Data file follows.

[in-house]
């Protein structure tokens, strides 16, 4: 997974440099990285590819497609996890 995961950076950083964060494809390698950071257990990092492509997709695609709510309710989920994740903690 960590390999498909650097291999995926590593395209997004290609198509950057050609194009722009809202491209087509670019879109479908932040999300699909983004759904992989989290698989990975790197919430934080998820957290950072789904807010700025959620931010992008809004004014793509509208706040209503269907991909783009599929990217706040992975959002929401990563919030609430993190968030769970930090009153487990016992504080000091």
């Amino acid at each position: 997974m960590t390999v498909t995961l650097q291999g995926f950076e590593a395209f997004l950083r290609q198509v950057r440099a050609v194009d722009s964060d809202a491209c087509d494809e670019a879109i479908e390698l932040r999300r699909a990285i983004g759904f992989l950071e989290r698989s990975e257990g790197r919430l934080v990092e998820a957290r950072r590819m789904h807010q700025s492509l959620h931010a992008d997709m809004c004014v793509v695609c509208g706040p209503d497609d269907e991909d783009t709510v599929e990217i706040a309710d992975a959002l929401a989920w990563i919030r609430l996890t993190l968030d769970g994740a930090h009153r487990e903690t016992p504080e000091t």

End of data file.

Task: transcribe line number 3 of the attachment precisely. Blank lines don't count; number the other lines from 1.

């Amino acid at each position: 997974m960590t390999v498909t995961l650097q291999g995926f950076e590593a395209f997004l950083r290609q198509v950057r440099a050609v194009d722009s964060d809202a491209c087509d494809e670019a879109i479908e390698l932040r999300r699909a990285i983004g759904f992989l950071e989290r698989s990975e257990g790197r919430l934080v990092e998820a957290r950072r590819m789904h807010q700025s492509l959620h931010a992008d997709m809004c004014v793509v695609c509208g706040p209503d497609d269907e991909d783009t709510v599929e990217i706040a309710d992975a959002l929401a989920w990563i919030r609430l996890t993190l968030d769970g994740a930090h009153r487990e903690t016992p504080e000091t």